- In rural settings, the geographic boundaries of postal codes may span multiple health units. Since a client cannot be shared between health units, each postal code is attributed to a specific health unit by the Ministry of Health. This can cause artificially higher or lower vaccination rates in rural neighbourhoods as some non-Ottawa residents will be attributed to rural Ottawa neighbourhoods and some rural Ottawa residents will be attributed to other health units (i.e. excluded from our Ottawa resident counts), respectively. For these reasons, we are continuously monitoring and reviewing neighbourhood attributions in rural neighbourhoods using a client’s residential address, when available, and working with neighbouring health units to identify incorrectly attributed clients.
- Estimates of the number of residents 5 years of age and older (5+) and 18 years of age and older (18+), by ONS neighbourhood, are based on data from the Registered Persons Database (RPDB), which has basic demographic information for anyone who has an Ontario health card number and had contact with the health care system within 9 years or contact within 3 years for individuals 65 years and older. These estimates reflect the neighbourhood populations as of September 1, 2021. Estimation of these neighbourhood populations was provided by the Institute for Clinical Evaluative Sciences (ICES), which is funded by the Ontario Ministry of Health. Parts of this material are based on data and information compiled and provided by Ontario Ministry of Health, the Canadian Institute for Health Information and Public Health Ontario. The analyses, conclusions, opinions and statements expressed herein are solely those of the authors and do not reflect those of ICES, the OHDP, the funding or data sources; no endorsement is intended or should be inferred.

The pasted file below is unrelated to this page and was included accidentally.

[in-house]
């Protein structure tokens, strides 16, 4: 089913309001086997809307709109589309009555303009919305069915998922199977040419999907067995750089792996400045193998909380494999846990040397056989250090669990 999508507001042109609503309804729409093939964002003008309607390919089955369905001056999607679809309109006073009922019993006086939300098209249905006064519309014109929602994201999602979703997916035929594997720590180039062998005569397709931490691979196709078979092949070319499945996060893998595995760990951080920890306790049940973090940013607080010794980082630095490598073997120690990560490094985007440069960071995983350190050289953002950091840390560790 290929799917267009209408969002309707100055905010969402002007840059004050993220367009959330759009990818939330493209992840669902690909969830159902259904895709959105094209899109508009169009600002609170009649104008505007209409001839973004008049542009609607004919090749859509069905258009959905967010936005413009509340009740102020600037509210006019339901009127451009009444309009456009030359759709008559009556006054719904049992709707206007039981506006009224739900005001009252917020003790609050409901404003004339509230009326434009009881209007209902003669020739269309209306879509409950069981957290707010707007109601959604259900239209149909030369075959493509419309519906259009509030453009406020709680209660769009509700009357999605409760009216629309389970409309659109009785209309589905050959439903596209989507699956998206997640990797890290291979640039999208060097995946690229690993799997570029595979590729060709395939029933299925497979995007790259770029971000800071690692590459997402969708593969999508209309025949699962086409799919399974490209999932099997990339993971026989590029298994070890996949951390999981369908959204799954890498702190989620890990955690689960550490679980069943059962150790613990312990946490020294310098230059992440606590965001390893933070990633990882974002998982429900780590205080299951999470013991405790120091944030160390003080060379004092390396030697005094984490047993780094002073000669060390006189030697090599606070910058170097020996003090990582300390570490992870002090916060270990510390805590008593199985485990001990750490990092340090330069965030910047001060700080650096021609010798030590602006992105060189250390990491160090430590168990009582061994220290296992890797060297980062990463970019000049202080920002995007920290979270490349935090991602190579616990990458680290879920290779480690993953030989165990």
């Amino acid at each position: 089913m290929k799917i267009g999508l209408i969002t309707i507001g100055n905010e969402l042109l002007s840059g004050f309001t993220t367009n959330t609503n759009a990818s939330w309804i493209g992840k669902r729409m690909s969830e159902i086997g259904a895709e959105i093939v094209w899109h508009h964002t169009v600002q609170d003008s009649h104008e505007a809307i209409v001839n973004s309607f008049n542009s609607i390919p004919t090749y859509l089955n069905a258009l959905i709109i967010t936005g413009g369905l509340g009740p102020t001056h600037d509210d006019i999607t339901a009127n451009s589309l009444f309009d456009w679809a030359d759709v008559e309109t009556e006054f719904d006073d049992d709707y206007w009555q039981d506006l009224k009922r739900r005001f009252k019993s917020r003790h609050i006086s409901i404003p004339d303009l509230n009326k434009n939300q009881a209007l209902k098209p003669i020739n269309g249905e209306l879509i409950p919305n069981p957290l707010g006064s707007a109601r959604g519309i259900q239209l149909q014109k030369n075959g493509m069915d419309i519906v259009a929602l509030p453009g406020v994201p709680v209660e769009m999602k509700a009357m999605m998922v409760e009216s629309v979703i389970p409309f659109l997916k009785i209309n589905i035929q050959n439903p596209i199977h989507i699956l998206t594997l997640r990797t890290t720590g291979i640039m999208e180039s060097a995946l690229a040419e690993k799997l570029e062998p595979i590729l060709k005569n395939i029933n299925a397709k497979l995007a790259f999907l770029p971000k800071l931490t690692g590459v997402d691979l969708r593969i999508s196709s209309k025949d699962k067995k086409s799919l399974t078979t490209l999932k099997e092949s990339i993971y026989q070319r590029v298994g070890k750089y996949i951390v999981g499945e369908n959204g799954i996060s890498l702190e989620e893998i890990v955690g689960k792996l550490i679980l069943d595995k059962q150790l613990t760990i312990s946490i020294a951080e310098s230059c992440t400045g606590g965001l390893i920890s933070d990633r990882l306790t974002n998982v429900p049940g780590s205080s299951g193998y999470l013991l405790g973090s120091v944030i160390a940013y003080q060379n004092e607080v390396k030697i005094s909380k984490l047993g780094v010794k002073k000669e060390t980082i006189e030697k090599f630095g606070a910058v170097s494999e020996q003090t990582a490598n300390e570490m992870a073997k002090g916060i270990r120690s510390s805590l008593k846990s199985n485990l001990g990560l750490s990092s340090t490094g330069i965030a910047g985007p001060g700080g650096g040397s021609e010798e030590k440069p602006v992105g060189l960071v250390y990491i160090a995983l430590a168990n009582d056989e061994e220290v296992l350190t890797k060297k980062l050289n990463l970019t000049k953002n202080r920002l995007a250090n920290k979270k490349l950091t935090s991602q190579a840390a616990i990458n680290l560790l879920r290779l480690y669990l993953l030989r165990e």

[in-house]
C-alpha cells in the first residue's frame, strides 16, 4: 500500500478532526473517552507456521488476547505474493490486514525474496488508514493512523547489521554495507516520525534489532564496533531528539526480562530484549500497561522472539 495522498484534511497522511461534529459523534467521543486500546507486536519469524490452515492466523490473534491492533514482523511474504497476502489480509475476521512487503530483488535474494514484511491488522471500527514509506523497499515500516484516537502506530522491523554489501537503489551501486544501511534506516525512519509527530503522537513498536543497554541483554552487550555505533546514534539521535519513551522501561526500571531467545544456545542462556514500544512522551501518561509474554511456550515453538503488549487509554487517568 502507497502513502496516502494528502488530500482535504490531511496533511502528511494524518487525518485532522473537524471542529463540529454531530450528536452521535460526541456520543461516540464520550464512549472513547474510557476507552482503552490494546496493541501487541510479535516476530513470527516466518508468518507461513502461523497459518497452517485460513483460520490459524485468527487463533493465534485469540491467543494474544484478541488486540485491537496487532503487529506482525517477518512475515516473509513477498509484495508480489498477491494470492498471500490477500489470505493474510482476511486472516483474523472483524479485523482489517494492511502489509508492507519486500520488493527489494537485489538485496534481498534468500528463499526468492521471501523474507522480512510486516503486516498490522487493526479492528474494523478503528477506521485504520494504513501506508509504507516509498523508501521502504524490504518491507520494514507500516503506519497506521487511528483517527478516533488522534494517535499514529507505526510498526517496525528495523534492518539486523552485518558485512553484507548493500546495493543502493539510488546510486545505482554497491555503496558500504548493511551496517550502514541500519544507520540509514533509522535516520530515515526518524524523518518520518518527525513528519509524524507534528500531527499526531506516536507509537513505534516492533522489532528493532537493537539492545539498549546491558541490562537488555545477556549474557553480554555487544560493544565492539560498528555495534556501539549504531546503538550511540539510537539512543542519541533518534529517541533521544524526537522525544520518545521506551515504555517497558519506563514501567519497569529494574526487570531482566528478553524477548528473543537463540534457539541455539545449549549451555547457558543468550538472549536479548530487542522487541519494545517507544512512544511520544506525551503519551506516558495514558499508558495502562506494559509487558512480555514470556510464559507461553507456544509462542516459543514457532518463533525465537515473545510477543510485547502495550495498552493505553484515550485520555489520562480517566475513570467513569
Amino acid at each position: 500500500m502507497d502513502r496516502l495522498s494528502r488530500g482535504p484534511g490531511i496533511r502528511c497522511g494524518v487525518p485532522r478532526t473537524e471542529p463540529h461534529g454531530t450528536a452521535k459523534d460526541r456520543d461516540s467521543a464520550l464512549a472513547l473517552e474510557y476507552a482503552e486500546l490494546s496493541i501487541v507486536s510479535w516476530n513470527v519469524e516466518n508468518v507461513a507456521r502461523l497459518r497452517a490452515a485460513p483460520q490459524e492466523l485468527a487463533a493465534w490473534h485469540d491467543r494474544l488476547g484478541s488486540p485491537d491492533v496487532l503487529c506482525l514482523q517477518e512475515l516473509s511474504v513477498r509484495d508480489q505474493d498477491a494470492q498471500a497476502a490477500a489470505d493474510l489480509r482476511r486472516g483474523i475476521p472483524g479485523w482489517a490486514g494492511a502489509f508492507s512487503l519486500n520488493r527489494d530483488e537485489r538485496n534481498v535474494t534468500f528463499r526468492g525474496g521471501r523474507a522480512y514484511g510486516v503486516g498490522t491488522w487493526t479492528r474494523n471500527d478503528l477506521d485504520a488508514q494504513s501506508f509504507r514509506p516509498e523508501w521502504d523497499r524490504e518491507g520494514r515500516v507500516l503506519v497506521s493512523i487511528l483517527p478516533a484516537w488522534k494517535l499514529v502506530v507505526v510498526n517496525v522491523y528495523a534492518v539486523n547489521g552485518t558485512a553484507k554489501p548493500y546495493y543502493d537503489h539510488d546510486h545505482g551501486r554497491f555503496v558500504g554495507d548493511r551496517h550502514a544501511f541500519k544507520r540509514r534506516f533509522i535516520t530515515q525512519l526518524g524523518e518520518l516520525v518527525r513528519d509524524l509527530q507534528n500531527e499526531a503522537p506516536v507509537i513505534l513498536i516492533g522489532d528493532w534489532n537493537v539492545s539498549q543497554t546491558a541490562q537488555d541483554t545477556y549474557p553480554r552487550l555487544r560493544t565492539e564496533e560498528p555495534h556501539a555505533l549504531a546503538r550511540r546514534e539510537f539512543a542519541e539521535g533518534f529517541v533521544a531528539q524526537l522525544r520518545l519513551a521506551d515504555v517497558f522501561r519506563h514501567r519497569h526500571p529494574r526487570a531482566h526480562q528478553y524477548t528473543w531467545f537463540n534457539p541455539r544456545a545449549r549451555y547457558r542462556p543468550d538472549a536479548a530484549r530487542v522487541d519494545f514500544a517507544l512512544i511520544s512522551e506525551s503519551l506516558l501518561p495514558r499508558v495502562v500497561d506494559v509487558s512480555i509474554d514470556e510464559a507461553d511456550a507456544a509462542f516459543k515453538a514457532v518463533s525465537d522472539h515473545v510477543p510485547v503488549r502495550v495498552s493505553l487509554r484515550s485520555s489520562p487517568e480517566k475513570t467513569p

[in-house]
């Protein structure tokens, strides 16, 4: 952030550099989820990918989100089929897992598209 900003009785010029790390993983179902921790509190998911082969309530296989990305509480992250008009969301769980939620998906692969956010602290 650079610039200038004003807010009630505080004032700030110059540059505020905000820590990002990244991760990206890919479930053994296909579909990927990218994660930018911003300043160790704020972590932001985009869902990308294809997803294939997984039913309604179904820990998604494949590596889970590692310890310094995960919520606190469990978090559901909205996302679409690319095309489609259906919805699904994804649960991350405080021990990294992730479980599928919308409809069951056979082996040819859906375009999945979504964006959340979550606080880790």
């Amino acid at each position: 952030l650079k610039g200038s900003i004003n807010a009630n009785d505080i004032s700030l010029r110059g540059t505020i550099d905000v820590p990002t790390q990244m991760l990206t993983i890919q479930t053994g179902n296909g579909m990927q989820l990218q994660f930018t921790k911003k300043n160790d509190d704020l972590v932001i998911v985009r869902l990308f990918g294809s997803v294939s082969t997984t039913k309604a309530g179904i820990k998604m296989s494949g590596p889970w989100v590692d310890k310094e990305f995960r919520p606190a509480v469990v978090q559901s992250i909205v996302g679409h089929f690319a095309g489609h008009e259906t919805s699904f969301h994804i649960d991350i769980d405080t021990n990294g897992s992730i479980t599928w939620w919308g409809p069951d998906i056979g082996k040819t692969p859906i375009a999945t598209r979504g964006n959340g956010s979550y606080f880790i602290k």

- The total 2020 5+ and 18+ population for Ottawa is based on the 2020 estimate from the 2016 Canadian Census and was downloaded from IntelliHealth, Ontario Ministry of Health, on November 29, 2021. Because of the different population data sources, neighbourhood populations and vaccinations will not sum to the totals for Ottawa.
- Rates calculated from very low numbers of vaccinations are unstable and should be interpreted with caution. Rates calculated from very low numbers of vaccinations fluctuate so much that we cannot use them to compare different areas or make predictions over time. For this reason, vaccination coverage is not presented for neighbourhoods with populations of less than 1,000 or for which the total number vaccinated is less than 5.